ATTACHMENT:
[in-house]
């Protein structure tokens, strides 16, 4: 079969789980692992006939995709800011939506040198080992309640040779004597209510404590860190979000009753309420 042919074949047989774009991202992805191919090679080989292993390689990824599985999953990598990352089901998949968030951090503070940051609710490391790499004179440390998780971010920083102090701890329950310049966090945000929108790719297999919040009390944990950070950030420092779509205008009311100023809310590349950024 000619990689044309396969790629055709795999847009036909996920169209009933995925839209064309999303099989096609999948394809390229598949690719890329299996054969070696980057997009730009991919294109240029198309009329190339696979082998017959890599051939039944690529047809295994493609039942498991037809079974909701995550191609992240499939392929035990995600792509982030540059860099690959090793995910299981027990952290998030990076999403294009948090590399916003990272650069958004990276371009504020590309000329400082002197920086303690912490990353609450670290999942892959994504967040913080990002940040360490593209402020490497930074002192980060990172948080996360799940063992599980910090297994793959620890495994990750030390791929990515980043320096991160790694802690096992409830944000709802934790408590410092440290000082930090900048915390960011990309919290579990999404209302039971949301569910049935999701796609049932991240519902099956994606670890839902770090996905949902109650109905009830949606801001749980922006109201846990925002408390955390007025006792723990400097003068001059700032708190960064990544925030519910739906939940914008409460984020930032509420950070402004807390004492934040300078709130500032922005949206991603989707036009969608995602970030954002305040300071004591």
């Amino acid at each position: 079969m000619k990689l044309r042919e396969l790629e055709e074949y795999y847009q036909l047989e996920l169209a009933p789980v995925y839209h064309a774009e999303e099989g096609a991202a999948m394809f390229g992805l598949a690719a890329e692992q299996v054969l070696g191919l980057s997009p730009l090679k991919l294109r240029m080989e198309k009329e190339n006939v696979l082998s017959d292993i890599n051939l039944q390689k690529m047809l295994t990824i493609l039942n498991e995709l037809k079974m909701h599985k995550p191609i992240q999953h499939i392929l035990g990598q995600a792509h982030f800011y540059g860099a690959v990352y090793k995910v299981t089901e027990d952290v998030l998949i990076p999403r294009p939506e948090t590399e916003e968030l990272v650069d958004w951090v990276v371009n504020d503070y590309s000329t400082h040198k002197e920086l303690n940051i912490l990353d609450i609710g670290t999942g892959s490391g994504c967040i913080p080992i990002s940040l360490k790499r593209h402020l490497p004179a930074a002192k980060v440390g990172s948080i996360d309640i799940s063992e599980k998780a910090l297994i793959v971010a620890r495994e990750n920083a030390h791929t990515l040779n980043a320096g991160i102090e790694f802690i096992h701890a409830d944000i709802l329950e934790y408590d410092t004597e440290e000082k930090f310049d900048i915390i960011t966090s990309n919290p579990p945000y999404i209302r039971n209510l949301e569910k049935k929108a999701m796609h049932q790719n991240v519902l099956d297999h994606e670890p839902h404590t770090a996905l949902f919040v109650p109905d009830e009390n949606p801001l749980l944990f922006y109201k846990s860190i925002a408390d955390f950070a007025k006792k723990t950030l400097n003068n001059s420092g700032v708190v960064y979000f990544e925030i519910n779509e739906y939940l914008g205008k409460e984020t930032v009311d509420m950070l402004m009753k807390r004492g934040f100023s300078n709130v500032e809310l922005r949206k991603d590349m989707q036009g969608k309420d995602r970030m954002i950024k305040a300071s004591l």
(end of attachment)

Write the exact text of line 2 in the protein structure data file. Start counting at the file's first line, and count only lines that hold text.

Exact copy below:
């Protein structure tokens, strides 16, 4: 079969789980692992006939995709800011939506040198080992309640040779004597209510404590860190979000009753309420 042919074949047989774009991202992805191919090679080989292993390689990824599985999953990598990352089901998949968030951090503070940051609710490391790499004179440390998780971010920083102090701890329950310049966090945000929108790719297999919040009390944990950070950030420092779509205008009311100023809310590349950024 000619990689044309396969790629055709795999847009036909996920169209009933995925839209064309999303099989096609999948394809390229598949690719890329299996054969070696980057997009730009991919294109240029198309009329190339696979082998017959890599051939039944690529047809295994493609039942498991037809079974909701995550191609992240499939392929035990995600792509982030540059860099690959090793995910299981027990952290998030990076999403294009948090590399916003990272650069958004990276371009504020590309000329400082002197920086303690912490990353609450670290999942892959994504967040913080990002940040360490593209402020490497930074002192980060990172948080996360799940063992599980910090297994793959620890495994990750030390791929990515980043320096991160790694802690096992409830944000709802934790408590410092440290000082930090900048915390960011990309919290579990999404209302039971949301569910049935999701796609049932991240519902099956994606670890839902770090996905949902109650109905009830949606801001749980922006109201846990925002408390955390007025006792723990400097003068001059700032708190960064990544925030519910739906939940914008409460984020930032509420950070402004807390004492934040300078709130500032922005949206991603989707036009969608995602970030954002305040300071004591």